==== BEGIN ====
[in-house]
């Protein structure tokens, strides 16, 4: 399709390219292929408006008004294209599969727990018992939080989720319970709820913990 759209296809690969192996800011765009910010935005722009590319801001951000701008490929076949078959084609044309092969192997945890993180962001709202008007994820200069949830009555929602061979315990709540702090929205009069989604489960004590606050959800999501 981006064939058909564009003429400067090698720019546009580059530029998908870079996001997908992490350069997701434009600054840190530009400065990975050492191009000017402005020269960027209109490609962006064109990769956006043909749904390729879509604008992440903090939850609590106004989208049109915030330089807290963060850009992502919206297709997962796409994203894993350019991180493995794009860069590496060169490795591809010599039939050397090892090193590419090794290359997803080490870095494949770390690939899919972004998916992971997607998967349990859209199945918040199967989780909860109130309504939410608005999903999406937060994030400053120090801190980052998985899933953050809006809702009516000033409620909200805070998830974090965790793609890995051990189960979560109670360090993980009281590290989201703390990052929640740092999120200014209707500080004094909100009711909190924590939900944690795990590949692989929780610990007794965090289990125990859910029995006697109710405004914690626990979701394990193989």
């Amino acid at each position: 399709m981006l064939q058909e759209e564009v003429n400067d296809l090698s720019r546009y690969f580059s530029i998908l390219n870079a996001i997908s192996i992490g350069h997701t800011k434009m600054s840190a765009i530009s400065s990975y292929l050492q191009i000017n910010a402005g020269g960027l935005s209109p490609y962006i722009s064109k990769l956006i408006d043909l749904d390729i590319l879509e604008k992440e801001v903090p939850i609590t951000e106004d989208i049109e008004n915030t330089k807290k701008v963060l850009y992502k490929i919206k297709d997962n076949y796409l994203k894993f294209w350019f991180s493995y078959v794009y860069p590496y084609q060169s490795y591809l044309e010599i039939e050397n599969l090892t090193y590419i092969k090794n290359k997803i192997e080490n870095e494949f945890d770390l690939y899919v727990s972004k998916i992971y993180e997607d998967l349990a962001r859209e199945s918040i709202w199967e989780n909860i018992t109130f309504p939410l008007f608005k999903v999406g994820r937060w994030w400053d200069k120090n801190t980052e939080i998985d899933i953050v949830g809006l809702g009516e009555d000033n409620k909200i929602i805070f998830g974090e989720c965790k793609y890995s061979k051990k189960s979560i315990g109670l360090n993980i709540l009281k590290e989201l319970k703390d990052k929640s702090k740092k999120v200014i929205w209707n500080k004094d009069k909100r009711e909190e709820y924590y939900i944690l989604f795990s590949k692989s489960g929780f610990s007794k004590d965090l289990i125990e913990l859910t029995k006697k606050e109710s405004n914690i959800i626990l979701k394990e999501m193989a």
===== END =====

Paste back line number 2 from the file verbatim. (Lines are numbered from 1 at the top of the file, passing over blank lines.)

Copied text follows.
């Protein structure tokens, strides 16, 4: 399709390219292929408006008004294209599969727990018992939080989720319970709820913990 759209296809690969192996800011765009910010935005722009590319801001951000701008490929076949078959084609044309092969192997945890993180962001709202008007994820200069949830009555929602061979315990709540702090929205009069989604489960004590606050959800999501 981006064939058909564009003429400067090698720019546009580059530029998908870079996001997908992490350069997701434009600054840190530009400065990975050492191009000017402005020269960027209109490609962006064109990769956006043909749904390729879509604008992440903090939850609590106004989208049109915030330089807290963060850009992502919206297709997962796409994203894993350019991180493995794009860069590496060169490795591809010599039939050397090892090193590419090794290359997803080490870095494949770390690939899919972004998916992971997607998967349990859209199945918040199967989780909860109130309504939410608005999903999406937060994030400053120090801190980052998985899933953050809006809702009516000033409620909200805070998830974090965790793609890995051990189960979560109670360090993980009281590290989201703390990052929640740092999120200014209707500080004094909100009711909190924590939900944690795990590949692989929780610990007794965090289990125990859910029995006697109710405004914690626990979701394990193989």